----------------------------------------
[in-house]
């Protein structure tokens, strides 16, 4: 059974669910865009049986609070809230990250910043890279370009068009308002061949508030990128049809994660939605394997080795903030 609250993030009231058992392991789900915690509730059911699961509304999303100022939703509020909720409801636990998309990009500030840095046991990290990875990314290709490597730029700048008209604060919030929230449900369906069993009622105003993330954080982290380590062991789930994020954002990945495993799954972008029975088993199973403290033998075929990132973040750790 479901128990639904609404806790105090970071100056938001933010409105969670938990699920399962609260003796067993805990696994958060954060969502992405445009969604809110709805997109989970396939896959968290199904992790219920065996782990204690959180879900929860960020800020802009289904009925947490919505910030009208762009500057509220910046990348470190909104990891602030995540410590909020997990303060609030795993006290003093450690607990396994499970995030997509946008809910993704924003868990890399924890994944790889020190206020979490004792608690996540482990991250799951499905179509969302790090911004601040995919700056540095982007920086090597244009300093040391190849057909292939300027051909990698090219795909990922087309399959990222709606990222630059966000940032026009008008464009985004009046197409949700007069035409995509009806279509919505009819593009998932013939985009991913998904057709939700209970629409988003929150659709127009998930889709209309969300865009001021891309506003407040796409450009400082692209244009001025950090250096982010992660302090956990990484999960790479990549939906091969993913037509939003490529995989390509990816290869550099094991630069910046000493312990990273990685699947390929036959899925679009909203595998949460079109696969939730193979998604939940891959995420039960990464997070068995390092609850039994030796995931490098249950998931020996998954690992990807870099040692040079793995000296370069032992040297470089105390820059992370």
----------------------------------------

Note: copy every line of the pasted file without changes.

[in-house]
């Protein structure tokens, strides 16, 4: 059974669910865009049986609070809230990250910043890279370009068009308002061949508030990128049809994660939605394997080795903030 609250993030009231058992392991789900915690509730059911699961509304999303100022939703509020909720409801636990998309990009500030840095046991990290990875990314290709490597730029700048008209604060919030929230449900369906069993009622105003993330954080982290380590062991789930994020954002990945495993799954972008029975088993199973403290033998075929990132973040750790 479901128990639904609404806790105090970071100056938001933010409105969670938990699920399962609260003796067993805990696994958060954060969502992405445009969604809110709805997109989970396939896959968290199904992790219920065996782990204690959180879900929860960020800020802009289904009925947490919505910030009208762009500057509220910046990348470190909104990891602030995540410590909020997990303060609030795993006290003093450690607990396994499970995030997509946008809910993704924003868990890399924890994944790889020190206020979490004792608690996540482990991250799951499905179509969302790090911004601040995919700056540095982007920086090597244009300093040391190849057909292939300027051909990698090219795909990922087309399959990222709606990222630059966000940032026009008008464009985004009046197409949700007069035409995509009806279509919505009819593009998932013939985009991913998904057709939700209970629409988003929150659709127009998930889709209309969300865009001021891309506003407040796409450009400082692209244009001025950090250096982010992660302090956990990484999960790479990549939906091969993913037509939003490529995989390509990816290869550099094991630069910046000493312990990273990685699947390929036959899925679009909203595998949460079109696969939730193979998604939940891959995420039960990464997070068995390092609850039994030796995931490098249950998931020996998954690992990807870099040692040079793995000296370069032992040297470089105390820059992370």